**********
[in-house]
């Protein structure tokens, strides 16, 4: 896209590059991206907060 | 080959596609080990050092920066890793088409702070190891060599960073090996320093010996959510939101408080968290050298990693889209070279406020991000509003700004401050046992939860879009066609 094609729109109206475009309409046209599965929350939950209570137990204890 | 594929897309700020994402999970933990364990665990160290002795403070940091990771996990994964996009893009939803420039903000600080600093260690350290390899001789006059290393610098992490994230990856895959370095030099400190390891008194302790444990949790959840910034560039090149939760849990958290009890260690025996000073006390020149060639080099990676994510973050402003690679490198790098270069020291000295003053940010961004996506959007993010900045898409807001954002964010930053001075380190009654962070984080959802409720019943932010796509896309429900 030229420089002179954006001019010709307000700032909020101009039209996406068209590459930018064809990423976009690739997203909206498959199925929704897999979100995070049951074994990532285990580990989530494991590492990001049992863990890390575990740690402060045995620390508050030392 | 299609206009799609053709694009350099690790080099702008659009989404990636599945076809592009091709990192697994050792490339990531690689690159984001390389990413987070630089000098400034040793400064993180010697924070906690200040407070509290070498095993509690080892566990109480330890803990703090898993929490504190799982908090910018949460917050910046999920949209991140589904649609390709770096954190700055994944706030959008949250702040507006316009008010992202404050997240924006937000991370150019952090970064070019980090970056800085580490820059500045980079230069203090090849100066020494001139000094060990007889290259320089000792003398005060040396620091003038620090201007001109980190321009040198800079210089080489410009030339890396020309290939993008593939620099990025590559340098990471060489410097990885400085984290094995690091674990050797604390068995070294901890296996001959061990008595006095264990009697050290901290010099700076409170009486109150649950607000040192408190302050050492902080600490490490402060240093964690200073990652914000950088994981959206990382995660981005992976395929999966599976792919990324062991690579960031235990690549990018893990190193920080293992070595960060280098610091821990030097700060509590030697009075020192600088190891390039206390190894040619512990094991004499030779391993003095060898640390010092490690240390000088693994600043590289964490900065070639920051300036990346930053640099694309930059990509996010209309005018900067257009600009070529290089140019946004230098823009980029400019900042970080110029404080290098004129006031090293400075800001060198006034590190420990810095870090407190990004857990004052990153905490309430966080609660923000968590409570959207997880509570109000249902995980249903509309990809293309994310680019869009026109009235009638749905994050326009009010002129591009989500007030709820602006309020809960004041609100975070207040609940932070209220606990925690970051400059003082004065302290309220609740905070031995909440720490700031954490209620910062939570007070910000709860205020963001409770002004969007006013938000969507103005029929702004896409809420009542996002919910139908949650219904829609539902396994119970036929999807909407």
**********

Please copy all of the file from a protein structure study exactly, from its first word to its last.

[in-house]
């Protein structure tokens, strides 16, 4: 896209590059991206907060 | 080959596609080990050092920066890793088409702070190891060599960073090996320093010996959510939101408080968290050298990693889209070279406020991000509003700004401050046992939860879009066609 094609729109109206475009309409046209599965929350939950209570137990204890 | 594929897309700020994402999970933990364990665990160290002795403070940091990771996990994964996009893009939803420039903000600080600093260690350290390899001789006059290393610098992490994230990856895959370095030099400190390891008194302790444990949790959840910034560039090149939760849990958290009890260690025996000073006390020149060639080099990676994510973050402003690679490198790098270069020291000295003053940010961004996506959007993010900045898409807001954002964010930053001075380190009654962070984080959802409720019943932010796509896309429900 030229420089002179954006001019010709307000700032909020101009039209996406068209590459930018064809990423976009690739997203909206498959199925929704897999979100995070049951074994990532285990580990989530494991590492990001049992863990890390575990740690402060045995620390508050030392 | 299609206009799609053709694009350099690790080099702008659009989404990636599945076809592009091709990192697994050792490339990531690689690159984001390389990413987070630089000098400034040793400064993180010697924070906690200040407070509290070498095993509690080892566990109480330890803990703090898993929490504190799982908090910018949460917050910046999920949209991140589904649609390709770096954190700055994944706030959008949250702040507006316009008010992202404050997240924006937000991370150019952090970064070019980090970056800085580490820059500045980079230069203090090849100066020494001139000094060990007889290259320089000792003398005060040396620091003038620090201007001109980190321009040198800079210089080489410009030339890396020309290939993008593939620099990025590559340098990471060489410097990885400085984290094995690091674990050797604390068995070294901890296996001959061990008595006095264990009697050290901290010099700076409170009486109150649950607000040192408190302050050492902080600490490490402060240093964690200073990652914000950088994981959206990382995660981005992976395929999966599976792919990324062991690579960031235990690549990018893990190193920080293992070595960060280098610091821990030097700060509590030697009075020192600088190891390039206390190894040619512990094991004499030779391993003095060898640390010092490690240390000088693994600043590289964490900065070639920051300036990346930053640099694309930059990509996010209309005018900067257009600009070529290089140019946004230098823009980029400019900042970080110029404080290098004129006031090293400075800001060198006034590190420990810095870090407190990004857990004052990153905490309430966080609660923000968590409570959207997880509570109000249902995980249903509309990809293309994310680019869009026109009235009638749905994050326009009010002129591009989500007030709820602006309020809960004041609100975070207040609940932070209220606990925690970051400059003082004065302290309220609740905070031995909440720490700031954490209620910062939570007070910000709860205020963001409770002004969007006013938000969507103005029929702004896409809420009542996002919910139908949650219904829609539902396994119970036929999807909407």